So it was that we ended our island trip eating cake with two fishermen and the owners of our inn. Delicious cake, I might add, from the last cake shop on the island. Twenty years ago, it’s likely I had walked past it. Heck, I may have even bought a mont blanc. Twenty years from now, it will most certainly be gone.
Kōzu is a funny little island you can easily get to from Tokyo. You could come on a whim, as Lucas and I did. We marveled at how easy it all was. Adventures like this are right there, right to be had if you know about them; one night on a boat and one night in an inn. A cast of characters. Thirty-six hours exploring. If you bring a bike — especially an electric bike — you can see almost everything. And maybe if you’re lucky you’ll get some blue skies, some starry nights. You’ll certainly eat fresh fish prepared any way you like, marvel at one man’s wild selection of ice cream, and if the timing is right, feast on a little bit of cake.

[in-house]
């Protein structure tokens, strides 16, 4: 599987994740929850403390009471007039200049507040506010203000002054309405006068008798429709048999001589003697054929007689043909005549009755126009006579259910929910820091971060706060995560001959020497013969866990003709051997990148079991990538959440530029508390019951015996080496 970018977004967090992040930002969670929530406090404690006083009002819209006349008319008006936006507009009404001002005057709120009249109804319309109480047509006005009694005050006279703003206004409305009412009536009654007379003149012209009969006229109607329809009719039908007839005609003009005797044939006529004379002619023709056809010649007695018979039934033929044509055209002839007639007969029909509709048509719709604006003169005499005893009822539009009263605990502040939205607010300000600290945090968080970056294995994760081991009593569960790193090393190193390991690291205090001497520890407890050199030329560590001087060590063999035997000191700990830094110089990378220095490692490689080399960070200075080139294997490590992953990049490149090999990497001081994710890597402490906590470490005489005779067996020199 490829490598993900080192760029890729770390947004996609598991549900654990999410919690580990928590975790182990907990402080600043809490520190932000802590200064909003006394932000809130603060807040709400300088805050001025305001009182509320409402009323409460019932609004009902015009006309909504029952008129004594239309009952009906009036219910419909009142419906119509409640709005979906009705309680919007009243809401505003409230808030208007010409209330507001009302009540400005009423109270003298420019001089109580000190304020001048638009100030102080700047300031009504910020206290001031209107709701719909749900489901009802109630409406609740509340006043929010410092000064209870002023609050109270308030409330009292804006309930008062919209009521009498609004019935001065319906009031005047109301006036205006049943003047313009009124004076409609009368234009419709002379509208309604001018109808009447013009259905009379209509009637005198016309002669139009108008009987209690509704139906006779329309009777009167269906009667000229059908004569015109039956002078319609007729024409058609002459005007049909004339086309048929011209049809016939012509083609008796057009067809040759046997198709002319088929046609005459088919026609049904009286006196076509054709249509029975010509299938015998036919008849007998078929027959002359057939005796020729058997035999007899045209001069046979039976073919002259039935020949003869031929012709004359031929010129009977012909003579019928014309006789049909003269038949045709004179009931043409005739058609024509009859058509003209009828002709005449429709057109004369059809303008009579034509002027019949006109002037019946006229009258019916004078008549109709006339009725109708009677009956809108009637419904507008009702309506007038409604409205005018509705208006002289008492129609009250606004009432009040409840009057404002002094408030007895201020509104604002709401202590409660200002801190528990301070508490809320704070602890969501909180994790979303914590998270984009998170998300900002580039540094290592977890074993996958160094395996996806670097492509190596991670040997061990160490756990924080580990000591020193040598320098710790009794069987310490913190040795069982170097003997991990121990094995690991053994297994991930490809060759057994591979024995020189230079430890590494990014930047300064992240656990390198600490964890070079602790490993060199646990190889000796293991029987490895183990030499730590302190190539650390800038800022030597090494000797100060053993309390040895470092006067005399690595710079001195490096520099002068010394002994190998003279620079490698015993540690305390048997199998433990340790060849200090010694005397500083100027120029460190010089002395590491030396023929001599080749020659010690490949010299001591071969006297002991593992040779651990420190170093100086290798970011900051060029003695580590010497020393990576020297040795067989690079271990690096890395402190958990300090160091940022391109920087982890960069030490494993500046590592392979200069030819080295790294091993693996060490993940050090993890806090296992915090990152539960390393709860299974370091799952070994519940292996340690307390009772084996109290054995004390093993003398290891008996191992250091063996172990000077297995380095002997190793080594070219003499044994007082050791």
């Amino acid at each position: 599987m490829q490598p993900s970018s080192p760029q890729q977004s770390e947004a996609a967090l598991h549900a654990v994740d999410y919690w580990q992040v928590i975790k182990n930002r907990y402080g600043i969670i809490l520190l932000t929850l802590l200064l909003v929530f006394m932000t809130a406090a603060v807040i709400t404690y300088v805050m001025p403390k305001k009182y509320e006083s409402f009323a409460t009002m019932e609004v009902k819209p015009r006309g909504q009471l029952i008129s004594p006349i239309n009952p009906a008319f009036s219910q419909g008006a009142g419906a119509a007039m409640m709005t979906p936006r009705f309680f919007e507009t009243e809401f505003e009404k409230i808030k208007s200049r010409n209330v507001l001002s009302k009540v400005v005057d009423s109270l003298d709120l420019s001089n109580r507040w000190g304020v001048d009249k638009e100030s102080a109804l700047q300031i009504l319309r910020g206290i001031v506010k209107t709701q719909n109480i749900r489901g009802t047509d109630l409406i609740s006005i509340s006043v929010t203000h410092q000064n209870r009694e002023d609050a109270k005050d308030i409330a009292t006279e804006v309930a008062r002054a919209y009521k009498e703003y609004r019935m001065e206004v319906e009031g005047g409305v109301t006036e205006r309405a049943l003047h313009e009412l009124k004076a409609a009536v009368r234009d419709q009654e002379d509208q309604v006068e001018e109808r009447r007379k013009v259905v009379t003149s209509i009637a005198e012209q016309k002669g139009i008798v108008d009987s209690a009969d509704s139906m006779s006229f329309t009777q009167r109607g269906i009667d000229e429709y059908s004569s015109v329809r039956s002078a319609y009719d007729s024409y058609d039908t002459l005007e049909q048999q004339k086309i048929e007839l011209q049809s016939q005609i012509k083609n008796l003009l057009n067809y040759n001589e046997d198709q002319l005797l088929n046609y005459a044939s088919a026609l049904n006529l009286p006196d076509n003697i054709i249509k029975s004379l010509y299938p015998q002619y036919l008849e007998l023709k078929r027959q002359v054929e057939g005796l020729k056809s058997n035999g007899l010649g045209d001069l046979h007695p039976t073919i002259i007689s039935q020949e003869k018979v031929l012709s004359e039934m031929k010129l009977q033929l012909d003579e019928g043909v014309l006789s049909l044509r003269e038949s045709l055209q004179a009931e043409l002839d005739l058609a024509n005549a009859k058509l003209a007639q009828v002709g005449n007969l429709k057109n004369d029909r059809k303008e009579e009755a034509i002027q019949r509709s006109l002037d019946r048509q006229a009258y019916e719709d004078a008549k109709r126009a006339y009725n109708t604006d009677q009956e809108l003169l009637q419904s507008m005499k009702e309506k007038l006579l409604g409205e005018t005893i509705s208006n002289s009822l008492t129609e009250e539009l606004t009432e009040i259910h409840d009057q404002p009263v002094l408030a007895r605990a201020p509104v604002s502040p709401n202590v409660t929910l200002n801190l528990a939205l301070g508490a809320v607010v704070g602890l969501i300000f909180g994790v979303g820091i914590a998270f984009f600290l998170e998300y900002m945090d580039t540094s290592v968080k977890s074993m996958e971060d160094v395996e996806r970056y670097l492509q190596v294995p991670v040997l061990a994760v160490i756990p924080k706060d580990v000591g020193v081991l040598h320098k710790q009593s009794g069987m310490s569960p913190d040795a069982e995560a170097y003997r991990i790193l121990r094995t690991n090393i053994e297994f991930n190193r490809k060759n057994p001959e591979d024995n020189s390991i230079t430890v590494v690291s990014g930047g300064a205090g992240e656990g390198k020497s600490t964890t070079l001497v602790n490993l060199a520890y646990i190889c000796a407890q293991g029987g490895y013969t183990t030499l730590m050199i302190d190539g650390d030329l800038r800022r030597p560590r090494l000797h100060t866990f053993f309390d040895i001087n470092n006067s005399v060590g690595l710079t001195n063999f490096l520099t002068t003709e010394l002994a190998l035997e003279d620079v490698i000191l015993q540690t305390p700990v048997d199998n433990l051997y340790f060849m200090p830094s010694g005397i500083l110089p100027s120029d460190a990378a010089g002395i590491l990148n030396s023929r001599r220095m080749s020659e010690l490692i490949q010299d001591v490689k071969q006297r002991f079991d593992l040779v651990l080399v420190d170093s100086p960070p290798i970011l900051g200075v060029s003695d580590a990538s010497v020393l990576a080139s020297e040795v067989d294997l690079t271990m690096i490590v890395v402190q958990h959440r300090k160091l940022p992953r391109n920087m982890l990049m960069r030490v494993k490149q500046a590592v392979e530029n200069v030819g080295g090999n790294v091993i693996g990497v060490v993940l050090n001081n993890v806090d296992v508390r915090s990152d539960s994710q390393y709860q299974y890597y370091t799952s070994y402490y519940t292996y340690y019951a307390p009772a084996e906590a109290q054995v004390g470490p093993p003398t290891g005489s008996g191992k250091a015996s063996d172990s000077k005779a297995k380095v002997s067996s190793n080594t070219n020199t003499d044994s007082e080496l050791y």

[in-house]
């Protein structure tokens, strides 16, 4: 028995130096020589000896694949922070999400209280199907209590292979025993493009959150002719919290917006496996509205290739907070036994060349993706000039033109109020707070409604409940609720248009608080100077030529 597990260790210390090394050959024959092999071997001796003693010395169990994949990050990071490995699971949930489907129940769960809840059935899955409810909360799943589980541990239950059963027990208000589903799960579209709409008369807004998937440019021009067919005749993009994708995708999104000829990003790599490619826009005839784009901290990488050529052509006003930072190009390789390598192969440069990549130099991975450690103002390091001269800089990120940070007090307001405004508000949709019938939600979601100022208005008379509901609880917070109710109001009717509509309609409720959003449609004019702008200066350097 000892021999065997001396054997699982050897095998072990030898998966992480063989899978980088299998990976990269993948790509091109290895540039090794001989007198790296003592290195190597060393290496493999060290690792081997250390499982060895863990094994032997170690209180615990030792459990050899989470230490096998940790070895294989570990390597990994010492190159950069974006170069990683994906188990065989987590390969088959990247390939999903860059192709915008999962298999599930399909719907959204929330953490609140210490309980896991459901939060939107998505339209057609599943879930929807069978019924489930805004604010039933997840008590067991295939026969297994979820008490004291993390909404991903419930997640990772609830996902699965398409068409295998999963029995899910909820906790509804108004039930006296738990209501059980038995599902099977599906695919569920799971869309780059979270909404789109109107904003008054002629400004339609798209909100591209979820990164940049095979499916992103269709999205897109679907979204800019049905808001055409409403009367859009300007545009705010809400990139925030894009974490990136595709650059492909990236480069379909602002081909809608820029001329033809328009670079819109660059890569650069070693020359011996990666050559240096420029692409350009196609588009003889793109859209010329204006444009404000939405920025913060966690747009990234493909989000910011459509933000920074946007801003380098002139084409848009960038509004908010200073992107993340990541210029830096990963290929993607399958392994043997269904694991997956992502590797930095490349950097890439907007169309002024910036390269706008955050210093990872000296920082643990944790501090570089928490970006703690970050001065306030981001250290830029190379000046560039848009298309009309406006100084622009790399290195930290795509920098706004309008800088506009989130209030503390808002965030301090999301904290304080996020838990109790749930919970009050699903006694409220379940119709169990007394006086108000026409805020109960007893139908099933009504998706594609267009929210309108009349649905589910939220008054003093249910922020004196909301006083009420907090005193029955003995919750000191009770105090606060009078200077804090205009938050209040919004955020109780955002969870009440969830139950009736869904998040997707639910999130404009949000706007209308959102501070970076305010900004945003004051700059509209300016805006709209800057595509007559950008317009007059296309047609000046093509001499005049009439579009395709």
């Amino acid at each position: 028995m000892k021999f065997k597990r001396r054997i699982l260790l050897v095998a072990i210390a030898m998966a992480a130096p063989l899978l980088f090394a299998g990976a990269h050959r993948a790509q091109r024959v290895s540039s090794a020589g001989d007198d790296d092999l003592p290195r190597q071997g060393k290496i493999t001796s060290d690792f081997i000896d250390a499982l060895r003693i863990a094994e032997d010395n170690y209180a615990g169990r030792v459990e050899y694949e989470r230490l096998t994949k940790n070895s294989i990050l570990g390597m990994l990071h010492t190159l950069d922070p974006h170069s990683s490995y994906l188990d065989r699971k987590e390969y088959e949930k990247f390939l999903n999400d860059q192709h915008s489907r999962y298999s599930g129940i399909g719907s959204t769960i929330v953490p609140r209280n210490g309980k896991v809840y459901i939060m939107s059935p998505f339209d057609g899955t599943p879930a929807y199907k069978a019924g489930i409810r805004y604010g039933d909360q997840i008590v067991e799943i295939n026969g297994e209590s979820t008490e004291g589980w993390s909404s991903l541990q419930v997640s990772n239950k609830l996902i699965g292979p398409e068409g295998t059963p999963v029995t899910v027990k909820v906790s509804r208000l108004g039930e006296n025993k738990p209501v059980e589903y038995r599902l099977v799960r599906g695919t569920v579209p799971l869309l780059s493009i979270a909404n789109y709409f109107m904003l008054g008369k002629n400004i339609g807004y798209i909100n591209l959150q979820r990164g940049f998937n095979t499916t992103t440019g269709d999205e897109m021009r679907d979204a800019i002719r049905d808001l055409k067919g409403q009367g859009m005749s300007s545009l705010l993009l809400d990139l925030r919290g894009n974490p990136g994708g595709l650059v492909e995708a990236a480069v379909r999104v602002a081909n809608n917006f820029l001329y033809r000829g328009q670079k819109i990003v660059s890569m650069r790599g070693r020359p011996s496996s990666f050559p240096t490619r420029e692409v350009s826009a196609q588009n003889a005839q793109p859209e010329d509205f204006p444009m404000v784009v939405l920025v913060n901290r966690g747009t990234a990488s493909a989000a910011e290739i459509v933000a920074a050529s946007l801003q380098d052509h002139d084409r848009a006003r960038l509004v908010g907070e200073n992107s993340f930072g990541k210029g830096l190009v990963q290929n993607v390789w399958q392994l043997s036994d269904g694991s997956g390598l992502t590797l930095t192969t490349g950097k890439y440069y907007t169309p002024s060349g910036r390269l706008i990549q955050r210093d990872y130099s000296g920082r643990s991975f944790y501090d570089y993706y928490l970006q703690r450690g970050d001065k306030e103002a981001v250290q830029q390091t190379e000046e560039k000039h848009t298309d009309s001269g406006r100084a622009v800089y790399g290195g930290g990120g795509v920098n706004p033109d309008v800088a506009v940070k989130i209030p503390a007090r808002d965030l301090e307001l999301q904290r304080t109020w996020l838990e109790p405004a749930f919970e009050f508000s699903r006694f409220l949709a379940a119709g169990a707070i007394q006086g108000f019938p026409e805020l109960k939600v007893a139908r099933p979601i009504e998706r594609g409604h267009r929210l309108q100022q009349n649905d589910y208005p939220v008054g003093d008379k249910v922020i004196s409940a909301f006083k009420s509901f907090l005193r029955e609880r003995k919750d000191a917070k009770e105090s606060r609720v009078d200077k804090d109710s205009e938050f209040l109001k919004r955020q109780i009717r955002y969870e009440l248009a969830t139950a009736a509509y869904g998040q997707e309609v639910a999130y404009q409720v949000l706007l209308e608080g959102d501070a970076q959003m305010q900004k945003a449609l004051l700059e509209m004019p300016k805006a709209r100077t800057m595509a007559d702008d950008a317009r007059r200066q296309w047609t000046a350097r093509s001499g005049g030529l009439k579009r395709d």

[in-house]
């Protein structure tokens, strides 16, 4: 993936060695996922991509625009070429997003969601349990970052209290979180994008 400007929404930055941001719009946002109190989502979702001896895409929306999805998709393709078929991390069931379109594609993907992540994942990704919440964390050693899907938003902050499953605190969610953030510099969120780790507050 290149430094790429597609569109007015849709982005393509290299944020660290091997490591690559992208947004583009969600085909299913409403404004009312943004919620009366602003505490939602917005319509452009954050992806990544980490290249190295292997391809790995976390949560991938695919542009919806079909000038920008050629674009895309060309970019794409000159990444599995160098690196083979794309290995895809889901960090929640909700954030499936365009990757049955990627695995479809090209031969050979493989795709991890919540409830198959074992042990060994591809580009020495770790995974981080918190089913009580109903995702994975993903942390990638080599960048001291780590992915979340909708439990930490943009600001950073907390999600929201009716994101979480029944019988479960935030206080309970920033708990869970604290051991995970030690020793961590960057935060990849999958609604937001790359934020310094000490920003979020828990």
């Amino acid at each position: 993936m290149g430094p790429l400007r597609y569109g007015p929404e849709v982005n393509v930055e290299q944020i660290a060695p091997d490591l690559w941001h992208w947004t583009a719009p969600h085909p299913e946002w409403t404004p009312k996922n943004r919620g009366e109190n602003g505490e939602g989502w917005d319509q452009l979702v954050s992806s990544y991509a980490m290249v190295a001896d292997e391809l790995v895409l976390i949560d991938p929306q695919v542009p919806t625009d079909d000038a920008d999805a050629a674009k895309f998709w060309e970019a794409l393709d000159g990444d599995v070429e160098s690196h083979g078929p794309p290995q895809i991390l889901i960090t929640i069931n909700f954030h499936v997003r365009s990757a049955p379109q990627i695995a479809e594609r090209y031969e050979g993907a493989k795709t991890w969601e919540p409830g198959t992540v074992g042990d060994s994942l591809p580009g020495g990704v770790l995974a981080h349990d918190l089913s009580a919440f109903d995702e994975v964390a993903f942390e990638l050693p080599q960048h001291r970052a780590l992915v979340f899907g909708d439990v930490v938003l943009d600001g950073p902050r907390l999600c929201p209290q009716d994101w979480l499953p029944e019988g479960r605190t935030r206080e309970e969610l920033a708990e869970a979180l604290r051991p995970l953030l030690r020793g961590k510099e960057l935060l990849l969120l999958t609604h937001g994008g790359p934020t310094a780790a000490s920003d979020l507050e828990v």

A note about the bike:
BESV lent us a couple of JG1s — their so-called “e-Gravel Road bikes” — for our island adventure and they were a blast. Light (15.9kg) and agile — we swooped through traffic from Papersky’s Shibuya office to the port, walked the bikes on the boat, and then rode them off the dock on the other side. The JG1 is much stiffer than my trusty old PSA1, so the ride was significantly more aggressive. This made climbing easier and descending more thrilling, but a bit less fun for sight seeing on the flats. If you’re looking for a performance-focused bike, with smooth electric assist, the JG1 makes sense. For more casual city and sight-seeing riding, the PSA1 is a bit more comfy.